I’ve not read the book yet but I have put it on my reading list. There’s nothing that warms the heart more than having children with problems, succeed.

I just viewed this short video and thought it would be a nice way to end this blog post.

………..………….. Dr. Martha Burns ………………..

The Eaton Cognitive Improvement Center list 19 Brain Exercises which cover the most frequent Learning Disabilities out there. Here is the link where you can go read about each one and a description of the effect of the weakness:



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Neuroplasticity–part 3 Into the Details!

As I sat at the Golden Arches reading The Brain That Changes Itself the more excited I became. The one hour each morning I allowed myself drinking coffee and reading started to fly by. Oh, by the way I would recommend you acquiring your own copy of the book if the topic interests you. Here is the link to where you can purchase it.

As I was doing more research on learning disabilities I came across the next video. This one showed me how Nick must have felt at times while trying to learn in his third grade class and as well as with me before I learned about his LD. Take a few minutes to watch it and feel how frustrating it is for these non-LD adults to feel like they have a learning disability.

The book The Woman Who Changed her Brain is Barbara’s own story about struggling with her LDs and how through her learning and developing her own exercises she was able to overcome them. Her book is also full of real life stories about how her teaching techniques are able to help children and adults overcome their learning disabilities.

Here is what Dr. Norman Doidge wrote about Michael Merzenich Ph.D.on page 58 of his book The Brain That Changes Itself: “ What Merzenich most wanted, of course, was to investigate plasticity directly. Finally, he decided to do a simple, radical experiment in which he would cut off sensory input to a brain map and see how it responded. He went to his friend and fellow Neuroscientist Jon Kaas, of Vanderbilt University in Nashville, who worked with adult monkeys. A monkey’s hand, like a humans’ has three main nerves: the redial, the median, and the ulnar. The median nerve conveys sensation mostly from the middle of the hand, the other two from either side of the hand. Merzenich cut the median nerve in one of the monkeys to see how the median nerve brain map would respond when all input was cut off. He went back to San Francisco and waited.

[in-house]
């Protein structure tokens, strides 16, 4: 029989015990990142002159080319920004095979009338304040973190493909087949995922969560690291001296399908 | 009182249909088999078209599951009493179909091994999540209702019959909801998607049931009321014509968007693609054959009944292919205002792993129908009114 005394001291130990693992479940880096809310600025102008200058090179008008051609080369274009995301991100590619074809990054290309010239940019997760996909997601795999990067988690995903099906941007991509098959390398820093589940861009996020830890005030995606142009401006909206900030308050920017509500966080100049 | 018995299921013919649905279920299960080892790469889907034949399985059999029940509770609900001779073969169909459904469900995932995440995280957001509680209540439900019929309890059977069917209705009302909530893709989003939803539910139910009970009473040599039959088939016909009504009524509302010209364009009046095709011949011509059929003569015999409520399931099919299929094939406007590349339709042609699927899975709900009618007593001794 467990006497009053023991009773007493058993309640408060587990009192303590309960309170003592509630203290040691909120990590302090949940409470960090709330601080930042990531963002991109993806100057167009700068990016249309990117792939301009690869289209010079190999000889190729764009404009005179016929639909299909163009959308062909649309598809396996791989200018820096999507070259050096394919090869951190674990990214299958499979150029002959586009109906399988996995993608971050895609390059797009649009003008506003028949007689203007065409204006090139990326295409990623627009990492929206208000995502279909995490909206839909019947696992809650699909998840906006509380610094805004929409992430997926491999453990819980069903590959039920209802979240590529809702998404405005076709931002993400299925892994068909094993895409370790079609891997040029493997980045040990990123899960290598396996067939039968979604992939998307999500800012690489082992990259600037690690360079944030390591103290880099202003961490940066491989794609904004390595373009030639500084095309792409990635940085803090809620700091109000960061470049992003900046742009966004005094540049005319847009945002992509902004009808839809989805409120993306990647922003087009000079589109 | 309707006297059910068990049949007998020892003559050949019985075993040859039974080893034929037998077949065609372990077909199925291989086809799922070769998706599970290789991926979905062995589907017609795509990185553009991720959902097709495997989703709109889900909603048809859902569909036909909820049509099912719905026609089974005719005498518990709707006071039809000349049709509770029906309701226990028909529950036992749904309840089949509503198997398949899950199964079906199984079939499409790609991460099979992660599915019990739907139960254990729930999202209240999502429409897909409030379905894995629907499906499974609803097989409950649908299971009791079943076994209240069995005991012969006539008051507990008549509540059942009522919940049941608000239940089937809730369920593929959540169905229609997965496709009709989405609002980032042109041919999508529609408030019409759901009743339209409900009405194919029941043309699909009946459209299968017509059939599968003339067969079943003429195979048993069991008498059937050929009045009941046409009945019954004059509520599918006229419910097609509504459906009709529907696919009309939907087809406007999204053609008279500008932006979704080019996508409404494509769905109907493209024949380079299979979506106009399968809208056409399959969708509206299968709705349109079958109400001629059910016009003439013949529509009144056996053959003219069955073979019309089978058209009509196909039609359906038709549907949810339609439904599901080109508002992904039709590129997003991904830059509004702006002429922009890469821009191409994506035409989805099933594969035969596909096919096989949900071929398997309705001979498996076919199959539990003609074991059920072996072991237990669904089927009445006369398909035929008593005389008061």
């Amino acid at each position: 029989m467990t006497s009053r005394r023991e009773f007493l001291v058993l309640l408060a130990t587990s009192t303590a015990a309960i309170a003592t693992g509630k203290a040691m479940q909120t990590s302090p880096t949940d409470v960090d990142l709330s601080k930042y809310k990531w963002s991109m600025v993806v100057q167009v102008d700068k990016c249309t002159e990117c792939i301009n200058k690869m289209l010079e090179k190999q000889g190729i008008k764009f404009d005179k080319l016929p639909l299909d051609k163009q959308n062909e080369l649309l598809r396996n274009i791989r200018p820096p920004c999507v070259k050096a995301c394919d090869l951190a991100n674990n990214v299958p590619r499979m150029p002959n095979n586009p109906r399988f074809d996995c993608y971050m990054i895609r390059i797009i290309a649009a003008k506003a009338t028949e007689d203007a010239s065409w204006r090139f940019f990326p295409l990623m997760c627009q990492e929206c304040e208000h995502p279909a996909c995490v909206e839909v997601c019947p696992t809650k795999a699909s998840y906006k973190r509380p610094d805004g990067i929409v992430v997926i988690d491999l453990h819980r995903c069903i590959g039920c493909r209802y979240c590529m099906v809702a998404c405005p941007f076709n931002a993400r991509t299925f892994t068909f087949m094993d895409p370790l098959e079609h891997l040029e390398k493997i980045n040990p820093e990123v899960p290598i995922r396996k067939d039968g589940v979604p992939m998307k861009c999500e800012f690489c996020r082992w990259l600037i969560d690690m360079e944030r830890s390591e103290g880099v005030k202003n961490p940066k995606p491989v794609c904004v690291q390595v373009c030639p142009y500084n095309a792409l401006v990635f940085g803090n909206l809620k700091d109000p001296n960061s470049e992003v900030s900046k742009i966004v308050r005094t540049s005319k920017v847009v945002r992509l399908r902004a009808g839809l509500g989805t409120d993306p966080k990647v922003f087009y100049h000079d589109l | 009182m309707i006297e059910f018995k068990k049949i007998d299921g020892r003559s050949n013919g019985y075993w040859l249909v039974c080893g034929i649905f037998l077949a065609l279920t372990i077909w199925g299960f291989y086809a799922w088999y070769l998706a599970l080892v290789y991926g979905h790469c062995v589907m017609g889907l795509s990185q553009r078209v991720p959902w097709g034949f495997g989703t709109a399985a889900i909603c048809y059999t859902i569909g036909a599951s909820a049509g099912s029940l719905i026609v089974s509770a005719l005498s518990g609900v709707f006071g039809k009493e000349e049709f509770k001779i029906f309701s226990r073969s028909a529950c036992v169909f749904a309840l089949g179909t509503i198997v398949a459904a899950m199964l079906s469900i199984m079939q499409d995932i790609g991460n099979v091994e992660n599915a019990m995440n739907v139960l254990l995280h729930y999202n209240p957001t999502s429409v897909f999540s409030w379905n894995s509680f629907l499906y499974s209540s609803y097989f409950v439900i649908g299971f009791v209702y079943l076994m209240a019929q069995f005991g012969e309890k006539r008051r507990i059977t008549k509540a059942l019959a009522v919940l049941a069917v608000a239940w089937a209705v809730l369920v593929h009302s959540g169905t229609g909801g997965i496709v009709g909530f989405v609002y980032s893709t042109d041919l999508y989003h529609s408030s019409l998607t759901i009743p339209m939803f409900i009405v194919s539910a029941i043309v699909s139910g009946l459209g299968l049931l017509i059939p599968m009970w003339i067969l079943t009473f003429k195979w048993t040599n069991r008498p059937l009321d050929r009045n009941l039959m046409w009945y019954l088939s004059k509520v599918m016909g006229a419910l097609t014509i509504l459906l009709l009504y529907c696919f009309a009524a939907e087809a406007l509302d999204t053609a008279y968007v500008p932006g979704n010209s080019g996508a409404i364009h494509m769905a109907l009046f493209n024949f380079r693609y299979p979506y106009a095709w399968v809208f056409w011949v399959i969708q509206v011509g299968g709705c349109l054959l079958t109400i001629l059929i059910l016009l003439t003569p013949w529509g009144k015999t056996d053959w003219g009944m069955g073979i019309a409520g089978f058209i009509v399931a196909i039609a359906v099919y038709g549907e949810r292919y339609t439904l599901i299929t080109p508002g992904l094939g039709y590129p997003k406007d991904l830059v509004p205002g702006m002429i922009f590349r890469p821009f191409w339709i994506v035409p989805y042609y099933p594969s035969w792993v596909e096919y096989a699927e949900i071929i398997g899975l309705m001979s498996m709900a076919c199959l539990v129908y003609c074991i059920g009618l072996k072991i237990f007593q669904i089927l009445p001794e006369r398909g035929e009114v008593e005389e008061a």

Two months later he returned to Nashville. When he mapped the monkey, he saw, as he expected, that the portion of the brain map that serves the median nerve showed no activity when he touched the middle part of the hand. But he was shocked by something else.

When he stroked the outsides of the monkey’s hand—the area that sends their signals through the radial and ulnar nerves—the median nerve map lit up! The brain maps for the radial and ulnar nerves had almost doubled in size and invaded what used to be the median nerve map. And these new maps were topographical. This time he and Kaas, writing up the findings called the changes ‘spectacular’ and used the word ‘plasticity’ to explain the change, though they put it in quotes.